Champions League tactics: How Tottenham can work their way around Ajax's intense high-press

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The intricacies within the sophisticated systems employed by Tottenham and Ajax serve up an intriguing tactical battle in the Champions League semi-finals.

The Tottenham Hotspur Stadium will stage the first installment of the double header with the Dutch outfit making the trip to London.

Here, we analyse the key tactics Mauricio Pochettino could use to mastermind a victory for Spurs.

Click here for Ajax’s key tactics.

BYPASS THE PRESS

Ajax’s pressing game is one of the best as their front four work tirelessly to cut out passing lanes while Lass Schone and Frenkie de Jong aggressively close down deeper midfielders attempting to receive possession. Spurs could hit their wing-backs if they’re precise but, on other occasions, may have to abandon their principles and go long.

Jose Mourinho bypassed the press expertly during Manchester United’s 2017 Europa League final win over Ajax. Pochettino must attempt the same and, in Fernando Llorente, his ball-playing centre-backs have an excellent target to hit.

Once the striker brings the ball under his spell, he only needs to find one of the onrushing Dele Alli or Lucas Moura and Spurs will be in business.

ATTACKING THE RIGHT SIDE

Ajax’s intense high-press is one of their best features as a unit but naturally compromises their own shape and leaves them vulnerable to the counter-attack.

Should their opponents beat the initial press, correctly directing attacks on the break is crucial. Attacking left-back Nicolas Tagliafico is superb going forward and in Erik ten Hag, he has a coach who encourages his forays, but that also renders the space he mans vacant.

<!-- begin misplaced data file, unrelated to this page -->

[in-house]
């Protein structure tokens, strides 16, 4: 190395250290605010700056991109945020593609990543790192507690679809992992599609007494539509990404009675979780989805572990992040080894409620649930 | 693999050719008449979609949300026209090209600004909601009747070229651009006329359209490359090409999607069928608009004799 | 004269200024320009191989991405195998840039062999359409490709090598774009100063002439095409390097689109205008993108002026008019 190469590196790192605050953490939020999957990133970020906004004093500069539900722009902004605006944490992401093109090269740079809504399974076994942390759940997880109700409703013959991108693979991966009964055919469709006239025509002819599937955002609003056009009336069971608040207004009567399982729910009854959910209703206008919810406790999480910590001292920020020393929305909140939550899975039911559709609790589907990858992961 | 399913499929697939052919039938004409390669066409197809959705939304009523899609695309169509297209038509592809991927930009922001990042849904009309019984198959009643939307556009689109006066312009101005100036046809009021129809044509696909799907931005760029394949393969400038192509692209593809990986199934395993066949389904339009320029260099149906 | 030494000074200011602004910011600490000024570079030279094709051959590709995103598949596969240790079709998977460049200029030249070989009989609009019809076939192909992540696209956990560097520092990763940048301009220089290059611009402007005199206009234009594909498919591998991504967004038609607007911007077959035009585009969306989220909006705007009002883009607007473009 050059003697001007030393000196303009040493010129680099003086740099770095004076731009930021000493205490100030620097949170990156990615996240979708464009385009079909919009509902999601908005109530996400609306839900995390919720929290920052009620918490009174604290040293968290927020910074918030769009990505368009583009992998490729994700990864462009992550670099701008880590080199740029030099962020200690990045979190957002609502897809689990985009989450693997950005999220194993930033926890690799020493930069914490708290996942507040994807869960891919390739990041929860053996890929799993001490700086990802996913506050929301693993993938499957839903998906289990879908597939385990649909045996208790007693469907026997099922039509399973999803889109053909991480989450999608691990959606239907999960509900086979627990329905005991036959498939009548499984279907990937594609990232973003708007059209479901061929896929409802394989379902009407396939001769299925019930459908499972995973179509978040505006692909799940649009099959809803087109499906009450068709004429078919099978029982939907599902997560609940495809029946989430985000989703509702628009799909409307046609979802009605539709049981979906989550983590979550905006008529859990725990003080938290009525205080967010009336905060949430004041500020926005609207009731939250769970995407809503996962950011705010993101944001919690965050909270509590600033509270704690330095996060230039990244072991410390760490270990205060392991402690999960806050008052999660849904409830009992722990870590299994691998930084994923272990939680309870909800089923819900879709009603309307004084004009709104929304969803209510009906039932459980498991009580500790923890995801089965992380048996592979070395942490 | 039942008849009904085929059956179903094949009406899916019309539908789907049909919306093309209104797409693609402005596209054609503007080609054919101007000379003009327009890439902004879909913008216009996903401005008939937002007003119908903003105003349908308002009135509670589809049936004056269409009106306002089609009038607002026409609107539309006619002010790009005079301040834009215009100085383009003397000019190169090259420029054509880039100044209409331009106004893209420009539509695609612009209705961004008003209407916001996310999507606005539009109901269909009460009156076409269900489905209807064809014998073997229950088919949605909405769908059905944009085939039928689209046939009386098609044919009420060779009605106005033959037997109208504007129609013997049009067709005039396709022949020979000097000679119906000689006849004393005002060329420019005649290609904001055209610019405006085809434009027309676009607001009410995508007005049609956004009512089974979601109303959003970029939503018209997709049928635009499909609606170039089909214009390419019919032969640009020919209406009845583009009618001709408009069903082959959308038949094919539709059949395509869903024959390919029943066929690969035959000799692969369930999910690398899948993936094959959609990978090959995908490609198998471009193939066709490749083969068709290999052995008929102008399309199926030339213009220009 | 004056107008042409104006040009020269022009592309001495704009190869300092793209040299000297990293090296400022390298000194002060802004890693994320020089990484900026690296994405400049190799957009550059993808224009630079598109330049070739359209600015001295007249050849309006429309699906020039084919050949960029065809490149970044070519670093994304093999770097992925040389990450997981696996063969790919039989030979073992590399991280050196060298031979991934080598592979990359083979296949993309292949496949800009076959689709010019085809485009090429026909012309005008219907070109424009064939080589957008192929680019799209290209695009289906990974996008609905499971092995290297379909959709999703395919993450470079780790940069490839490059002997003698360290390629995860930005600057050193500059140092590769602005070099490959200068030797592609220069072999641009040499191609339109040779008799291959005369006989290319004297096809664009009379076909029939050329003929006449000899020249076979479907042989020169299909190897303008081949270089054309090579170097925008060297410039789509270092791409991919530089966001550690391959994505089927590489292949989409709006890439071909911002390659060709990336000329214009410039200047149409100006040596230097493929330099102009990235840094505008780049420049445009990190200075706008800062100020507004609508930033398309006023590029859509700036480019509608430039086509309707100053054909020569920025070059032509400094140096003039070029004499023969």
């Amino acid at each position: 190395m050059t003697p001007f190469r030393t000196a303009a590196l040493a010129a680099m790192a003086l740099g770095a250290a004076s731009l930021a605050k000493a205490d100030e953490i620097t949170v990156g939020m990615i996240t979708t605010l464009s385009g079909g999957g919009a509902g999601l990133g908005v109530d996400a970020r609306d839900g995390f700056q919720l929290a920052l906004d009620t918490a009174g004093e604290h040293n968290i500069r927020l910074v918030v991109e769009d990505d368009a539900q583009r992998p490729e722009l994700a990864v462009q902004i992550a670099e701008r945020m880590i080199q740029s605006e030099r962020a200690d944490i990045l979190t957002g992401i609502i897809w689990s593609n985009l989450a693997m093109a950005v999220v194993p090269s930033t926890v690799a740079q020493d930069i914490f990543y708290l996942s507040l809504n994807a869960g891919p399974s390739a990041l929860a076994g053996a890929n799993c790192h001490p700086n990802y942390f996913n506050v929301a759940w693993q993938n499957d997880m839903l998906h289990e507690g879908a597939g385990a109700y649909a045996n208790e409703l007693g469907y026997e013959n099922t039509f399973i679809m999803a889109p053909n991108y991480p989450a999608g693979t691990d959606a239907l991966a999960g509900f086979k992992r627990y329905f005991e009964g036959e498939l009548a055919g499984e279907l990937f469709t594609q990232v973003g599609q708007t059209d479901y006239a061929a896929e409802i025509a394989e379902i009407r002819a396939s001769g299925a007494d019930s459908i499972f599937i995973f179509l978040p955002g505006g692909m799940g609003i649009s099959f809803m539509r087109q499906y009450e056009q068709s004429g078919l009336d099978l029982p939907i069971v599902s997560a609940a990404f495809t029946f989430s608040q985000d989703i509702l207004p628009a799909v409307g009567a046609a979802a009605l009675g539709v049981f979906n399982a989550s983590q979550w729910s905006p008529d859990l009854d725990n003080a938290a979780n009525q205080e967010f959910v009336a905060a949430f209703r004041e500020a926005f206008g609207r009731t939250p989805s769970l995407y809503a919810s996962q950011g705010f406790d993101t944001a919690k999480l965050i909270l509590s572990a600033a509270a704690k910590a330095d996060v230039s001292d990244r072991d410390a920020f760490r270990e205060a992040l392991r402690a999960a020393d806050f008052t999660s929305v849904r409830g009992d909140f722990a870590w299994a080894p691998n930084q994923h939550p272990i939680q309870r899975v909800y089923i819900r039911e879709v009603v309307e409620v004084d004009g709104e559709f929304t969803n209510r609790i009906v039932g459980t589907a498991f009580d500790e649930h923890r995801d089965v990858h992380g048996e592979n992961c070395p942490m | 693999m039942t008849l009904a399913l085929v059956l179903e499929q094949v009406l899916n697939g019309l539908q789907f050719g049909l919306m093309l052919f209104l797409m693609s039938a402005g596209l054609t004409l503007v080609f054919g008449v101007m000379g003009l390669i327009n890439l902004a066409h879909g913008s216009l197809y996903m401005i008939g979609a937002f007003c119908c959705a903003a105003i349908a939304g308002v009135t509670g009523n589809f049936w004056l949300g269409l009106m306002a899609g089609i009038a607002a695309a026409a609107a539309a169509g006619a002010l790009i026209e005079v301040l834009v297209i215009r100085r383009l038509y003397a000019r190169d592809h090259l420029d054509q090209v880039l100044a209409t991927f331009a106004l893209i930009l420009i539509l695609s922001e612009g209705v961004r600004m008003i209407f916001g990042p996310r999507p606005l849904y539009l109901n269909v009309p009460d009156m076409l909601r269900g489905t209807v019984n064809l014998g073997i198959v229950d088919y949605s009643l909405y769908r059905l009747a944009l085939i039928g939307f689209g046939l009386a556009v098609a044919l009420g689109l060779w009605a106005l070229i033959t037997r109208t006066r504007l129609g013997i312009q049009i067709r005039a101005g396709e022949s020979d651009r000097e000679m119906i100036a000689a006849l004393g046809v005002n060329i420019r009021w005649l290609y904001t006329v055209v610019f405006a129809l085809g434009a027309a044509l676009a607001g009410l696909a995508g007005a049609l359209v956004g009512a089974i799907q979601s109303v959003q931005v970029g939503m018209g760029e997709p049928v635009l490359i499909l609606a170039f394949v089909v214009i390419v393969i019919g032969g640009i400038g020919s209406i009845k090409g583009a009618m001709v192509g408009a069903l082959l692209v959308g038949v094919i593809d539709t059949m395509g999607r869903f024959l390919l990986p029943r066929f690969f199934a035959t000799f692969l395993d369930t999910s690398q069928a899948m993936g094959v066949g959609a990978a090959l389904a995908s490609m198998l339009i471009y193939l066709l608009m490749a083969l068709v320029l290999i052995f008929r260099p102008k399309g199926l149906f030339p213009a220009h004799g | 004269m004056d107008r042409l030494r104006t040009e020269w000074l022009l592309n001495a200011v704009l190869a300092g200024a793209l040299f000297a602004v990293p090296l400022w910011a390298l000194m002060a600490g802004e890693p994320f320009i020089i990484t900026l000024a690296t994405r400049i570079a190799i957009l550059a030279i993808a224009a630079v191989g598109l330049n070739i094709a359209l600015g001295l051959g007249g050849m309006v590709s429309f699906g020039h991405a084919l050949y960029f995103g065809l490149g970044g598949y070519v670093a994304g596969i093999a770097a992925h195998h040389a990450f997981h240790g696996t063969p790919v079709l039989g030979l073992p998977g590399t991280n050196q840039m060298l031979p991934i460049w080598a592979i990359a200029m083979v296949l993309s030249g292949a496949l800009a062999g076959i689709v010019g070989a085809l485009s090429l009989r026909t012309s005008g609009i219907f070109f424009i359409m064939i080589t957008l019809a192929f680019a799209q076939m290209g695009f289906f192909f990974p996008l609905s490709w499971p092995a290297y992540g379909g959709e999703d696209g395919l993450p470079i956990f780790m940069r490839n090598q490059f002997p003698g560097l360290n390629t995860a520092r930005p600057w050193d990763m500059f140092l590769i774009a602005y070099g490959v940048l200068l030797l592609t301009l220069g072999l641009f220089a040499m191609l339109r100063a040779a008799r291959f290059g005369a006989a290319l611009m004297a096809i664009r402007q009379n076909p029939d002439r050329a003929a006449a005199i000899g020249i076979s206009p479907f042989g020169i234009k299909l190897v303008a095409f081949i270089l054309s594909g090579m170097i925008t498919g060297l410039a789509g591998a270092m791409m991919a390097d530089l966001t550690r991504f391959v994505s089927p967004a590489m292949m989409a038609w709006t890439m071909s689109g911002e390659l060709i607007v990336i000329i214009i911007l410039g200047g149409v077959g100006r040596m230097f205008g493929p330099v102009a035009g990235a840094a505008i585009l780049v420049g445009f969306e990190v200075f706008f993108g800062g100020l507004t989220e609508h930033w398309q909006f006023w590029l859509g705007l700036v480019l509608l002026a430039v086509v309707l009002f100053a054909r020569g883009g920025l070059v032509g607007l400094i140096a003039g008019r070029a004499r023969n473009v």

The blistering pace of Moura could be ideally suited to taking advantage if he’s released early. Daley Blind usually sweeps up well for Tagliafico but if the Brazilian gets to the ball first, he’ll fancy his chances against the slower centre-back.

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Champions League tactics: How Frenkie de Jong can carry Ajax forward against Tottenham

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The intricacies within the sophisticated systems employed by Tottenham and Ajax serve up an intriguing tactical battle in the Champions League semi-finals.

The Tottenham Hotspur Stadium will stage the first installment of the double header with the Dutch outfit making the trip to London.

Here, we analyse the key tactics Erik ten Hag could use to mastermind a victory for Spurs.

Click here for Tottenham’s key tactics.

THE DE JONG EFFECT

Like Ajax, Spurs look to press their opponents high as well but the Dutch outfit are more adept than most at beating it. Frenkie de Jong is key here. The Barcelona-bound midfielder drops deep, slotting in on the left of the two centre-backs while Lasse Schone – the other member of a flexible midfield double pivot – positions himself ahead of the trio, creating a rhombus to exchange passes.